Last year (2015) brought us a General Election and an election always brings with it an overhaul of the education system. As we approach 9 months of the Conservative government being in power, we thought it was a good time to have a round up on testing legislation for children of primary school age and look at both sides of the argument for more rigorous testing.

    What are SATS? (Standard Assessment Tests)

    SATS are given at the end of year 2, year 6 and year 9. They are used to show a child’s progress compared with other children born in the same month. The average score for each age group on an assessment is set at 100 and the standard deviation at 15. For any age group a given numerical value has the same meaning in terms of standing relative to the group.

    There’s currently a key difference between the two tests as seen below:

    SATs for 7 year olds (Year 2)

    SATs take place in year 2 (at the end of infants) throughout May. Each child is teacher assessed in Reading, Writing, Maths and Science. The class teacher sets short pieces of work in English and Maths to judge what level of ability each child is considered to be.

    SATs for 11 year olds (Year 6)

    SATs for Year 6 pupils take place in May and are far more formal than Key Stage 1, hence their publicity for being stressful. Again core subjects tested are: English, Maths and Science. The papers are sent away to be marked with results being available before the children leave primary school in July.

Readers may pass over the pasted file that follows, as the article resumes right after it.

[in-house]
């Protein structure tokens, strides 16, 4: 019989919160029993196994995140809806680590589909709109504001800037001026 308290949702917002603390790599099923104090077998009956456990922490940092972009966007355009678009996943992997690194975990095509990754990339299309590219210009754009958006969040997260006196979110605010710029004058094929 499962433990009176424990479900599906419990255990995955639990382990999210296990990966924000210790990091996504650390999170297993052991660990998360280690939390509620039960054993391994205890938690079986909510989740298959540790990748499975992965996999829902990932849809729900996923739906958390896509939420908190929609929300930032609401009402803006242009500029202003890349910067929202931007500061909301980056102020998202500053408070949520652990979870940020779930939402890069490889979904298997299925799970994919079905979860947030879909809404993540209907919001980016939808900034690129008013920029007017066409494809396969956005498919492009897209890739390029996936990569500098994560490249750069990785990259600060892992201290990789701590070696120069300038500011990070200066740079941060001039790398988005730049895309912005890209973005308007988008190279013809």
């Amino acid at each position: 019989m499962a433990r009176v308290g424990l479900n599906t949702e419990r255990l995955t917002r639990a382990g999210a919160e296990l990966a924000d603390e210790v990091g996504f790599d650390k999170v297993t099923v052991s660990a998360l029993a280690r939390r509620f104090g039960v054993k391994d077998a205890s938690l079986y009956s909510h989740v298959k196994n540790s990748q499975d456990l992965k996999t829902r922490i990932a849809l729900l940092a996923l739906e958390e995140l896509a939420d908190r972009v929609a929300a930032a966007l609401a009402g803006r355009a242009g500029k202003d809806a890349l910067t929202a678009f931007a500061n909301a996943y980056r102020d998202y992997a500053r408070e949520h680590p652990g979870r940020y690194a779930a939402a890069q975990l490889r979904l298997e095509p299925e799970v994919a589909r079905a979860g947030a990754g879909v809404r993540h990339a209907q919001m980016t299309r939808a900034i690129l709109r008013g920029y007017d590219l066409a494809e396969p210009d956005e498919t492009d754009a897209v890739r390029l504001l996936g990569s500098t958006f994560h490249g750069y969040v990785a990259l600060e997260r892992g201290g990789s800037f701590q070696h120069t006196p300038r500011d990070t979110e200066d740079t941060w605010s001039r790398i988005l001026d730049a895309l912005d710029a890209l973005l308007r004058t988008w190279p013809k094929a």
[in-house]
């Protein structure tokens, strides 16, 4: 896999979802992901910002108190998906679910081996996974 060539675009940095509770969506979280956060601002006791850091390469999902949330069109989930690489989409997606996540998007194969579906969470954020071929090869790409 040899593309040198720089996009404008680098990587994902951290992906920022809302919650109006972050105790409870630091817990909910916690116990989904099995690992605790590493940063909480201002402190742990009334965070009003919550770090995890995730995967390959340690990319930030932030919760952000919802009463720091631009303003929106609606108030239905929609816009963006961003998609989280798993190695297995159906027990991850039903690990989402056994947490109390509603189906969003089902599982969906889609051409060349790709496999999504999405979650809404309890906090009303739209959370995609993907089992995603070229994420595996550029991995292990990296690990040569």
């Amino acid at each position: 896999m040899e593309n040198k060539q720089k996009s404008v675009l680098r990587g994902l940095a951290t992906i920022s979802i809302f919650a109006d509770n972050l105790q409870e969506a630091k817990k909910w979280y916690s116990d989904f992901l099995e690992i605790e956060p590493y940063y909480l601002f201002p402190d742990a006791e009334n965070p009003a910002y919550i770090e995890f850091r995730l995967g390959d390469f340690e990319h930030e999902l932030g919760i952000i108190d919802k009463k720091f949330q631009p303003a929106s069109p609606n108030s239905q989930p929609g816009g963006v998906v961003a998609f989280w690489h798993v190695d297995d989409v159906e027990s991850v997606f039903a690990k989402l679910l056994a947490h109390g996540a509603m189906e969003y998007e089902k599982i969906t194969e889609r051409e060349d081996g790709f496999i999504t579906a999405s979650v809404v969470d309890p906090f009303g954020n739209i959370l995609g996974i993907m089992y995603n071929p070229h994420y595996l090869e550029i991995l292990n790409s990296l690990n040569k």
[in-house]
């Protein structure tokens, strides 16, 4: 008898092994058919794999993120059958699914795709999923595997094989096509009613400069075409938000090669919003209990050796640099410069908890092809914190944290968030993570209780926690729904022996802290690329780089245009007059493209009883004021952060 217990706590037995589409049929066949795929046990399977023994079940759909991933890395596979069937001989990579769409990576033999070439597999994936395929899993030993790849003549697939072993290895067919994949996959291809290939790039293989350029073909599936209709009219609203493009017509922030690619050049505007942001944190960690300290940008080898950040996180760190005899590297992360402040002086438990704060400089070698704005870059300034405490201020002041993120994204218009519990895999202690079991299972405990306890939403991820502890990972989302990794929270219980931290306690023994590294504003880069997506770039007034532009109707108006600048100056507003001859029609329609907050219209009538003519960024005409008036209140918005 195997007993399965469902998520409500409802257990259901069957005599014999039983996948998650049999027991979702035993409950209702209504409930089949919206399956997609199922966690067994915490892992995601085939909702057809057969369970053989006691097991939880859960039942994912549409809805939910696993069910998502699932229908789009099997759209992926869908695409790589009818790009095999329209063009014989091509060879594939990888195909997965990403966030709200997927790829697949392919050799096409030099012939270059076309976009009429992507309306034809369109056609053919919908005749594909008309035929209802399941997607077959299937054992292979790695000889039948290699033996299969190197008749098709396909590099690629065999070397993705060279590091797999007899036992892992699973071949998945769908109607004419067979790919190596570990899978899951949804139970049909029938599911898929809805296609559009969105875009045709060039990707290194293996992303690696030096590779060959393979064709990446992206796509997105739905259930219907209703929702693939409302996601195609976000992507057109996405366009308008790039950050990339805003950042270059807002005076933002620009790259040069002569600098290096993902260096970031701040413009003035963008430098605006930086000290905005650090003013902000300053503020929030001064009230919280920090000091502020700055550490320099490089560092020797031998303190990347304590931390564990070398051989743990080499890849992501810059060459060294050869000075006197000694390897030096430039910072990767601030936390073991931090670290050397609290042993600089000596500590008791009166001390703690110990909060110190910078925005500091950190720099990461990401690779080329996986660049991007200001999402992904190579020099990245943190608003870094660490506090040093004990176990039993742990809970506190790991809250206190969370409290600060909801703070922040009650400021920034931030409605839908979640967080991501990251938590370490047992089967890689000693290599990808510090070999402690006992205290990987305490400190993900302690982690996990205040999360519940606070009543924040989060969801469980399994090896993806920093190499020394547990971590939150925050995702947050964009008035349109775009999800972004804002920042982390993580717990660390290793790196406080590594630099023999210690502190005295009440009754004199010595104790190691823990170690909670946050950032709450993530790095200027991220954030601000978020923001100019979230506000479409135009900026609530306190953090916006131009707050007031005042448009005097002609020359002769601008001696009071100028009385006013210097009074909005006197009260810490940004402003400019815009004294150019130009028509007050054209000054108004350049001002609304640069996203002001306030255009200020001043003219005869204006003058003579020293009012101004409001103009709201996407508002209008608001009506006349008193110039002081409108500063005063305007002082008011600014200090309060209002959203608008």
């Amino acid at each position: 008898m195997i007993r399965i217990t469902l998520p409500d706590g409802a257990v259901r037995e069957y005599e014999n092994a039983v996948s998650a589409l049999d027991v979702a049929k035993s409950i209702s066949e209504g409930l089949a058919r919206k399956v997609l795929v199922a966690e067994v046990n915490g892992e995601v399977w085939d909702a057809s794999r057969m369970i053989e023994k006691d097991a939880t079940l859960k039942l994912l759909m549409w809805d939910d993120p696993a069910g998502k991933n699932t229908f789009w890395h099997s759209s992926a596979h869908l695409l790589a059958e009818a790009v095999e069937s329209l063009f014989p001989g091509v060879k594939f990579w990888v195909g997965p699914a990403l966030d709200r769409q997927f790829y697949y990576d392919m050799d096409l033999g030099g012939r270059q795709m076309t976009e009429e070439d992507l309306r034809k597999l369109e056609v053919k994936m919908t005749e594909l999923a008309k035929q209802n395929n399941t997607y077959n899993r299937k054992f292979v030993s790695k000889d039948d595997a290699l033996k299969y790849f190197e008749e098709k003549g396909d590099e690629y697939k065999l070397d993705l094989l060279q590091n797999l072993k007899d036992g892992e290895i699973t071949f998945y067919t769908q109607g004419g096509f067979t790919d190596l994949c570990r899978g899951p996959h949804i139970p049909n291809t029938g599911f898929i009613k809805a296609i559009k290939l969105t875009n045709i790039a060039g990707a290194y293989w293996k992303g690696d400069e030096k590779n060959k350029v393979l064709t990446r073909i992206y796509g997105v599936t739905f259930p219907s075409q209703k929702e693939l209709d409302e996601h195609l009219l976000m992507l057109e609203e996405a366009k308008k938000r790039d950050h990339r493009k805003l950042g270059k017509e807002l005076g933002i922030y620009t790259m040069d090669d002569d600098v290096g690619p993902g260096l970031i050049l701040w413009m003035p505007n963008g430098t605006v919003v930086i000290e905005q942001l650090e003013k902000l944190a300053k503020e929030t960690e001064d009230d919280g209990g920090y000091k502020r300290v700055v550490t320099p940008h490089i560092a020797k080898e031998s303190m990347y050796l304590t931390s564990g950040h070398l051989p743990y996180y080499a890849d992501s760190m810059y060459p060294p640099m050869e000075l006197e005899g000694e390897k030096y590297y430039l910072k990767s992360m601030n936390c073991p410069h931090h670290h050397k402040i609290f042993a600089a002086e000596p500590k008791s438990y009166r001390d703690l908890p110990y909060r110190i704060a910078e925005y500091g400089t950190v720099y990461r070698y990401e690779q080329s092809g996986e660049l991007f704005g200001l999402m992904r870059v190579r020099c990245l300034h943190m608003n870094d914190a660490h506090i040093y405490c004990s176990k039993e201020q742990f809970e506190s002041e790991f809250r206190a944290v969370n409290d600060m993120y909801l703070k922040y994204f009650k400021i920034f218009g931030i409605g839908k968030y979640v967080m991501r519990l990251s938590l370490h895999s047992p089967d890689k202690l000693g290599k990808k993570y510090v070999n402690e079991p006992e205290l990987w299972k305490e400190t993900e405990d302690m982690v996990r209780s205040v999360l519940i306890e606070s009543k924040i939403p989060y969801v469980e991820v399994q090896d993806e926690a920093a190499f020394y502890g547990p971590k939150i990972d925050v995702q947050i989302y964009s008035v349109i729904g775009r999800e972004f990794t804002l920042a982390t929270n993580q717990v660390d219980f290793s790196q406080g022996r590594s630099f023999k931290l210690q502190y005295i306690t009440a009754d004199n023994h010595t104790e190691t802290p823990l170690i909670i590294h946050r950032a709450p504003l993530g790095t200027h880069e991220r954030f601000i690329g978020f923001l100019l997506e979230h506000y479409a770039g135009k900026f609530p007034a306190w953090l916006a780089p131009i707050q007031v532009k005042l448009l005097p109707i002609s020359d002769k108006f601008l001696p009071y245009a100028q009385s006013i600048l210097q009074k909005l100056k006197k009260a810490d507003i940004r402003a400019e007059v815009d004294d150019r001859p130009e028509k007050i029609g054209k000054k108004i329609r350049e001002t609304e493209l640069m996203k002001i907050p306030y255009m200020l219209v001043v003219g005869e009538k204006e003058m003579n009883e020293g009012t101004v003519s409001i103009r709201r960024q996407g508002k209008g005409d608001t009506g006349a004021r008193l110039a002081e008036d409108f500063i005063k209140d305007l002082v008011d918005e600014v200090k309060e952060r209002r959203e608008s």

Additionally, the Conservatives announced in April 2015 that pupils who fail their SATs in Year 6 will be required to re-sit them in their first year of secondary school (Year 7).

    The arguments for and against more rigorous testing

    Many parents and teachers will be dismayed by the news, wondering why test children more and impose such stress at such a young age. The current system tests are done on a class level which is in theory less stressful for teachers, parents and pupils.

    Politicos are aghast and dismayed at the scheme as a very expensive alternative to allowing qualified experienced teachers to simply make the assessments.

    The government’s rationale behind rigorous national testing of 7 year olds in place of classroom teacher-led assessments is to eliminate the possibility of favouritism in the current system where classroom teachers make the assessments. This in turn ought to improve reliability of scores and provide a better predictor of progress to the next test point in Year 6.

    The issue of Year 6 pupils who failed their SATs having to re-sit in Year 7 may not be as black and white as it sounds either.

    The rationale behind this is that statistically, we know that pupils who fail their SATS go on to score poorly at GCSE, therefore the sooner the issues can be picked up, the sooner interventions can be put in place.

    The human side of the argument remains that relentless tests, especially if the outcome regularly looks poor, can stress out pupils and affect self-esteem, which could exacerbate the problem of achievement rather than help alleviate it.

    One thing is for certain: teachers, parents and politicians will all dive into the debate as this interesting year in primary education unfolds.